I've been snowed under at work these last couple of weeks, what with visits from American importers and blending this year's Tempranillo, which mainly involves trying to predict how it will taste in 2010. A bit like falling in love with a poem you've just written yet at the same time wondering whether that feeling will last when you pick it up again six months later.
This hectic schedule has meant I've barely had time to read a poem, never mind write one. The toad work plays a key role in my life, but does it help me as a poet? Well, the answer might superficially be a resounding NO in the light of my previous remarks, but I feel that it does on the whole. I've nothing whatsoever against creative writing tutors who find their classes fuel the creative process, but I'm certainly sure that teaching poetry would drum the slippery substance out of me forever!
Reading and writing poetry is an outlet, an escape valve for me, a time that's mine and mine alone. As such, it takes on a precious and untainted status in my life. If I had longer to write, I don't think my focus and concentration would reach the levels they reach within my current constraints.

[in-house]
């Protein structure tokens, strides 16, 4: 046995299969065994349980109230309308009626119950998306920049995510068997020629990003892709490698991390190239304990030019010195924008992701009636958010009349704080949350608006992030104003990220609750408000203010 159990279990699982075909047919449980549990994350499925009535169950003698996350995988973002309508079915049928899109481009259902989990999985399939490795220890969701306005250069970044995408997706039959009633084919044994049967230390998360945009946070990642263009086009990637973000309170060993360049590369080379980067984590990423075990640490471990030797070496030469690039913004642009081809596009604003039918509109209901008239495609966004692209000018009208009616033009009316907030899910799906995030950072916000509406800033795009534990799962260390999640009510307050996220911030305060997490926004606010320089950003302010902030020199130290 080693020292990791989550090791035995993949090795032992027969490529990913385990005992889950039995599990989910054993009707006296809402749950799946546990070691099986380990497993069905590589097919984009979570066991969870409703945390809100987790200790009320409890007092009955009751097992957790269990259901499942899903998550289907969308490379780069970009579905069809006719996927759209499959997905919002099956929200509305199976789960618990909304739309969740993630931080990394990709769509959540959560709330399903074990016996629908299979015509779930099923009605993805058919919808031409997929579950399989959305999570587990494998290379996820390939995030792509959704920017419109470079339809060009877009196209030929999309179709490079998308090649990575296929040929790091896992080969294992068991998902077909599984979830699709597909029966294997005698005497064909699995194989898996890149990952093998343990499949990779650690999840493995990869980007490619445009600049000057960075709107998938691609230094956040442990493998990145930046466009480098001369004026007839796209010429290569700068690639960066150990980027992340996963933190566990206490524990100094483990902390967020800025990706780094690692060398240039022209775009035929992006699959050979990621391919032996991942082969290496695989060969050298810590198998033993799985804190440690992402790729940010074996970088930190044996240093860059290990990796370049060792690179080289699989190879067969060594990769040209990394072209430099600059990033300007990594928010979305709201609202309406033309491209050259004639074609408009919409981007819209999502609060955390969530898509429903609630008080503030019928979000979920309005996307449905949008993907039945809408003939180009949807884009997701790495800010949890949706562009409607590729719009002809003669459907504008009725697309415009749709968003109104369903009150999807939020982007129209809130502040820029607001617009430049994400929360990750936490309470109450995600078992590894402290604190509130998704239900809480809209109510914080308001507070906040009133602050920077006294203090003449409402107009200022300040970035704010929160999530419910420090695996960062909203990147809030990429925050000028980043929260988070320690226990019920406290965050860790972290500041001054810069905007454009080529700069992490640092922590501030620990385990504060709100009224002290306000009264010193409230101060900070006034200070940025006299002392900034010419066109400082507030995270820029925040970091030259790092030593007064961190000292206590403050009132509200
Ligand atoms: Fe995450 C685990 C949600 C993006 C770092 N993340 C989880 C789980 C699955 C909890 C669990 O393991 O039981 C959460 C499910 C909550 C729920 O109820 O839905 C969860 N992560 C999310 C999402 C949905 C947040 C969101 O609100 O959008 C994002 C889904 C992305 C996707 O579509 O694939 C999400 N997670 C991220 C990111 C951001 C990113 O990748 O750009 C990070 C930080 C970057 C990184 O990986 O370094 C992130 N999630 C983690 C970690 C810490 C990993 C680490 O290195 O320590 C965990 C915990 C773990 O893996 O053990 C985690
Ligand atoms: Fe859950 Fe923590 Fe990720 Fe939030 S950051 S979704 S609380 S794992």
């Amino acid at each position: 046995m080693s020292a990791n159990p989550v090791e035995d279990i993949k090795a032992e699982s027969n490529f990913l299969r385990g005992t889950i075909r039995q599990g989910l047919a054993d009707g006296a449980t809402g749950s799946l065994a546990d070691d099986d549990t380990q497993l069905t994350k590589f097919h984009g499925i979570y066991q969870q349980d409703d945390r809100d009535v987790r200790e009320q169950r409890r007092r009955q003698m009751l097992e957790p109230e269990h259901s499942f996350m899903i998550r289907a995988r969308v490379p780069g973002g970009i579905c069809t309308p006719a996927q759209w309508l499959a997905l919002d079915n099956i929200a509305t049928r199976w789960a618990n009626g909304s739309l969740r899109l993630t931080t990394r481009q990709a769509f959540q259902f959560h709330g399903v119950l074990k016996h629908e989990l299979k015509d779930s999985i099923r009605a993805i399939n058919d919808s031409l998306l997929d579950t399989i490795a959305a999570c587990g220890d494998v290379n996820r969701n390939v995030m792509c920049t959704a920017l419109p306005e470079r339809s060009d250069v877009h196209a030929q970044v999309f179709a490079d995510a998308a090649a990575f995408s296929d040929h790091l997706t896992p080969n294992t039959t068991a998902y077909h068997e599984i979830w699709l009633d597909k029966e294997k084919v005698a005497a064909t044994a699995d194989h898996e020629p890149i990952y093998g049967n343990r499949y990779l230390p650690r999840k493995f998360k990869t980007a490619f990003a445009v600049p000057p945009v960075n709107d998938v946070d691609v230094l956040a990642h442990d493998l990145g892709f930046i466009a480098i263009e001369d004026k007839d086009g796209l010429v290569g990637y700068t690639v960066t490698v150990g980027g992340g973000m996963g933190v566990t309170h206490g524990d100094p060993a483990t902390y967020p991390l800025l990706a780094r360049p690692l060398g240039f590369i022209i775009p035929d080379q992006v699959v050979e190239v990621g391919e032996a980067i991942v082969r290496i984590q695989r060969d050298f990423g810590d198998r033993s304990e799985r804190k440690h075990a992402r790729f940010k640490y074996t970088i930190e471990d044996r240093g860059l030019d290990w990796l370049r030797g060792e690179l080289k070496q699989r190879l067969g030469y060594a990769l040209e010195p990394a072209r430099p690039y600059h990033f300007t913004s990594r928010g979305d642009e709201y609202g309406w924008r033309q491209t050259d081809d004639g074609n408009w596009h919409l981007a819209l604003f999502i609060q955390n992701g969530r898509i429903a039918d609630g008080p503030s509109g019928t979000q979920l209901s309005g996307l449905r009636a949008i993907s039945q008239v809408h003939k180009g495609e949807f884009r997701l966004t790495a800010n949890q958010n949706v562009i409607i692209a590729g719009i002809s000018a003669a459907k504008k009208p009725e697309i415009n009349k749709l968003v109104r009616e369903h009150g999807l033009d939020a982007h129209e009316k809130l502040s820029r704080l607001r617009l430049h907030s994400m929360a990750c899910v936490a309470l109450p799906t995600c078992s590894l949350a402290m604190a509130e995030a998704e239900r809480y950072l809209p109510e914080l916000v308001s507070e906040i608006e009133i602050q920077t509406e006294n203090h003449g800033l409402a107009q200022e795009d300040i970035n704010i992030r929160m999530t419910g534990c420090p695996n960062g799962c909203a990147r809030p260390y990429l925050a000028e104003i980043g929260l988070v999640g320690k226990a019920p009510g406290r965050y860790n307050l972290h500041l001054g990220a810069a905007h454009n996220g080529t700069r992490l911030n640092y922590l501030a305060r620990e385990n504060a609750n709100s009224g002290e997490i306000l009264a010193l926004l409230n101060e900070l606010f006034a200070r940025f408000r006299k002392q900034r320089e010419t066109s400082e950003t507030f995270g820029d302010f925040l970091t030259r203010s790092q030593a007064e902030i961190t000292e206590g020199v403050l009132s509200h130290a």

Alison Brackenbury has been the latest guest poet over at the Poets On Fire Forum these last few days, and she makes a number of interesting remarks on just this subject, prompted by an astute question from Matt Merritt. It's worth comparing and contrasting her views, noting how a writer's needs and motivations change along with their circumstances. Maybe my own feelings on the matter will alter in the coming years!
If 2017 was a lean year for poetry, as someone has said, I can’t say I noticed. Daljit Nagra’s *The British Museum* (Faber) introduced a clear-eyed, poli...